Gov. Strickland’s Cronyism Delivers Construction Contracts for Big Labor

0 June 18, 2010  School Construction, State & Local Construction, Uncategorized

An article in The Columbus Dispatch explains how the revolving door shuffling Big Labor’s special interest lobbyists into Ohio government positions is helping funnel lucrative construction contracts to Big Labor through project labor agreements (PLAs) (“Unions get deaf, blind schools contract,” 6/14).

It’s a corrupt practice that will increase the cost of construction and deny taxpayers the accountability they deserve from government.

Richard Murray spent 13 years as the head of an organization dedicated to helping trade unions get construction contracts.

Now, as Gov. Ted Strickland’s pick to head the Ohio School Facilities Commission, Murray is helping unions more directly.

Last month, he unilaterally declared that only union workers will be used on a $37.1 million project to improve the campus shared by the Ohio School for the Deaf and the Ohio State School for the Blind in Columbus.

The “project labor agreement” he signed May 10 means all work must be done by union contractors or companies that agree to abide by union rules and use union labor.

Murray said his decision was primarily for safety.

“We were working on a site where we have some of the most vulnerable kids imaginable,” Murray said.

He said he is not implying that nonunion firms would have put deaf and blind students in danger but that without the agreement, the state would have been dealing solely with construction companies on safety issues, such as background checks. The agreement allows the state to also work directly with the unions, which Murray said offered him a higher level of comfort.

The safety argument is “a slap in the face to the majority of the construction companies that aren’t union,” said Mary Tebeau, president of the central Ohio chapter of the Associated Builders and Contractors. The group represents nonunion companies.

“It’s an excuse to give a nearly $40 million contract to union contractors, at the expense of the majority of workers in Ohio.”

Murray said there were other considerations: The joint campus is “a very difficult, large-acreage site” that is in an “urban area,” he said.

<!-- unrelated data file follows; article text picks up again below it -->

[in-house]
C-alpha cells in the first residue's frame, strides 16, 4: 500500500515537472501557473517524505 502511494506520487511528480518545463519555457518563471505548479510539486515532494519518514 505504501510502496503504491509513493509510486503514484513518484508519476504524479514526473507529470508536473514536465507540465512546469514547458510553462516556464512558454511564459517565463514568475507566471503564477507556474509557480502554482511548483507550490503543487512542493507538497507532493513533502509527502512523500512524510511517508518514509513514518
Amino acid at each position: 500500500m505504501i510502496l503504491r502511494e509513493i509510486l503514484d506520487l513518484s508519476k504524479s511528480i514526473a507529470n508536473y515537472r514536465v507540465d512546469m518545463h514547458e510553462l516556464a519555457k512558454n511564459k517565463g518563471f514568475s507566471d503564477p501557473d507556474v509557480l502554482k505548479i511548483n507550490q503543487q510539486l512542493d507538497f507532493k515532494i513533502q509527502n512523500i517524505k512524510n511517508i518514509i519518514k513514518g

“That is ridiculous – ridiculous,” Tebeau said.

The schools are located on a large, wooded site on the north side of Morse Road in Beechwold.

This corruption is also denying jobs to qualified nonunion contractors and their skilled and local employees:

Nonunion workers wanting jobs on the project must go to a union hall, get a number and hope to be assigned to their original employer. They would get union wages, but they also would pay into the unions’ health, vacation and retirement funds – even though their temporary status means they probably never would collect those benefits, Tebeau said.

Because of those complications, most nonunion firms and laborers do not apply for such jobs, Tebeau said.

“What she’s saying (about nonunion firms not applying) is probably the truth, but that’s their choice,” said Pasquale “Pat” Manzi, executive secretary-treasurer of the Columbus and Central Ohio Building and Construction Trades Council, a union umbrella group.

If they apply, they will be treated fairly, he said. The agreement prohibits discriminating against nonunion workers with job assignments, but they are required to join the union after seven days on a job, said Manzi, whose signature is also on the project-labor agreement.

He also disputed Tebeau’s notion that nonunion construction firms have many full-time employees – they call up most of their workers when needed for jobs, just like with union shops, Manzi said. Unlike union workers, nonunion laborers typically aren’t receiving benefits when there is no work, he said.

“When you’re a nonunion guy, you shuffle for yourself,” Manzi said.

The School Facilities Commission board hired Murray on Gov. Ted Strickland’s recommendation in September. From 1996 until then, Murray led the Laborers-Employers Cooperation and Education Trust, whose “primary mission is helping laborers’ local unions and the contractors with whom they work acquire projects and jobs,” according to the commission’s website.

Normally, a school board would have to vote if it wanted a project labor agreement on a Facilities Commission-funded construction project, but the deaf and blind schools are state agencies, so the decision fell to Murray.

It’s no secret that Murray is more union-friendly than his predecessors, who were recommended by Republican governors and who prohibited project labor agreements and prevailing wages, Manzi said.

“It’s a change in philosophy because it’s a change in administration,” Manzi said.

Remember that Manzi admits that PLAs require nonunion craft professionals to join a union in order to work on a PLA project.

In addition, Manzi is mistaken when he claims that nonunion contractors don’t have an existing full-time workforce that will be harmed by this PLA discrimination. Manzi’s also mistaken when he claims that nonunion employees don’t receive benefits when they aren’t working.

These are typical lies and misinformation spread by PLA proponents that need to be examined carefully. The bottom line is that PLAs are a corrupt scheme for Big Labor to regain lost market share through political patronage.

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